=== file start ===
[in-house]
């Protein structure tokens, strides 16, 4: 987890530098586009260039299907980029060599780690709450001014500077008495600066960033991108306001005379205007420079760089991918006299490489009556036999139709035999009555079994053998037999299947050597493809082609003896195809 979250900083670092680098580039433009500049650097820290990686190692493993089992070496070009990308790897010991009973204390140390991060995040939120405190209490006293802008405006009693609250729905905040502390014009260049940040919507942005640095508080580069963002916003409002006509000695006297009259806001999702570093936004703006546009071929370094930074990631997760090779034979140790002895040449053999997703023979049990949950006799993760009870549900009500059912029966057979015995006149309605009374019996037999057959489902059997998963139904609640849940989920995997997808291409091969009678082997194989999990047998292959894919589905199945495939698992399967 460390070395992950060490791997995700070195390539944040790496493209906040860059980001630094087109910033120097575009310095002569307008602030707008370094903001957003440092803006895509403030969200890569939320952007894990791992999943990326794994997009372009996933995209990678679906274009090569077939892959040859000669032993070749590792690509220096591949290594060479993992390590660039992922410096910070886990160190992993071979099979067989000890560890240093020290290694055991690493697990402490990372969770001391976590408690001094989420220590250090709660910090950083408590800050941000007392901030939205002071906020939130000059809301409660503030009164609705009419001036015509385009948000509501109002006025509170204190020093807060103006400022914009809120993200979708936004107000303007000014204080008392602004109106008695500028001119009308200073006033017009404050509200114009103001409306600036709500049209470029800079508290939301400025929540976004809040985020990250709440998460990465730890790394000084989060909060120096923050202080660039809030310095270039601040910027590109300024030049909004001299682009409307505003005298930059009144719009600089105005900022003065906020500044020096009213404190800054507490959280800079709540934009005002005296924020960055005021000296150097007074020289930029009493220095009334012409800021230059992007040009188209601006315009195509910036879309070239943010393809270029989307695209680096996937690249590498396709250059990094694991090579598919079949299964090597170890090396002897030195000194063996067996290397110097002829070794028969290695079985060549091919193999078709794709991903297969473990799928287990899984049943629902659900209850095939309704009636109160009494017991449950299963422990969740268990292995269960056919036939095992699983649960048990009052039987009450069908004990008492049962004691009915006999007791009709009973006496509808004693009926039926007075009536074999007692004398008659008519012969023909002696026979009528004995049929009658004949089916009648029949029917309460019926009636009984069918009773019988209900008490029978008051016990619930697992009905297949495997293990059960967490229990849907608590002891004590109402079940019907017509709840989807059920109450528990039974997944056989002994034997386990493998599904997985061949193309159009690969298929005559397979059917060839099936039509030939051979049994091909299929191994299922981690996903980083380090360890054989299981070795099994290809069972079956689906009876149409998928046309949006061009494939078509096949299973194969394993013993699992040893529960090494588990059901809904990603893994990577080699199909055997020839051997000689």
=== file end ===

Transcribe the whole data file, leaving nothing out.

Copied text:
[in-house]
């Protein structure tokens, strides 16, 4: 987890530098586009260039299907980029060599780690709450001014500077008495600066960033991108306001005379205007420079760089991918006299490489009556036999139709035999009555079994053998037999299947050597493809082609003896195809 979250900083670092680098580039433009500049650097820290990686190692493993089992070496070009990308790897010991009973204390140390991060995040939120405190209490006293802008405006009693609250729905905040502390014009260049940040919507942005640095508080580069963002916003409002006509000695006297009259806001999702570093936004703006546009071929370094930074990631997760090779034979140790002895040449053999997703023979049990949950006799993760009870549900009500059912029966057979015995006149309605009374019996037999057959489902059997998963139904609640849940989920995997997808291409091969009678082997194989999990047998292959894919589905199945495939698992399967 460390070395992950060490791997995700070195390539944040790496493209906040860059980001630094087109910033120097575009310095002569307008602030707008370094903001957003440092803006895509403030969200890569939320952007894990791992999943990326794994997009372009996933995209990678679906274009090569077939892959040859000669032993070749590792690509220096591949290594060479993992390590660039992922410096910070886990160190992993071979099979067989000890560890240093020290290694055991690493697990402490990372969770001391976590408690001094989420220590250090709660910090950083408590800050941000007392901030939205002071906020939130000059809301409660503030009164609705009419001036015509385009948000509501109002006025509170204190020093807060103006400022914009809120993200979708936004107000303007000014204080008392602004109106008695500028001119009308200073006033017009404050509200114009103001409306600036709500049209470029800079508290939301400025929540976004809040985020990250709440998460990465730890790394000084989060909060120096923050202080660039809030310095270039601040910027590109300024030049909004001299682009409307505003005298930059009144719009600089105005900022003065906020500044020096009213404190800054507490959280800079709540934009005002005296924020960055005021000296150097007074020289930029009493220095009334012409800021230059992007040009188209601006315009195509910036879309070239943010393809270029989307695209680096996937690249590498396709250059990094694991090579598919079949299964090597170890090396002897030195000194063996067996290397110097002829070794028969290695079985060549091919193999078709794709991903297969473990799928287990899984049943629902659900209850095939309704009636109160009494017991449950299963422990969740268990292995269960056919036939095992699983649960048990009052039987009450069908004990008492049962004691009915006999007791009709009973006496509808004693009926039926007075009536074999007692004398008659008519012969023909002696026979009528004995049929009658004949089916009648029949029917309460019926009636009984069918009773019988209900008490029978008051016990619930697992009905297949495997293990059960967490229990849907608590002891004590109402079940019907017509709840989807059920109450528990039974997944056989002994034997386990493998599904997985061949193309159009690969298929005559397979059917060839099936039509030939051979049994091909299929191994299922981690996903980083380090360890054989299981070795099994290809069972079956689906009876149409998928046309949006061009494939078509096949299973194969394993013993699992040893529960090494588990059901809904990603893994990577080699199909055997020839051997000689």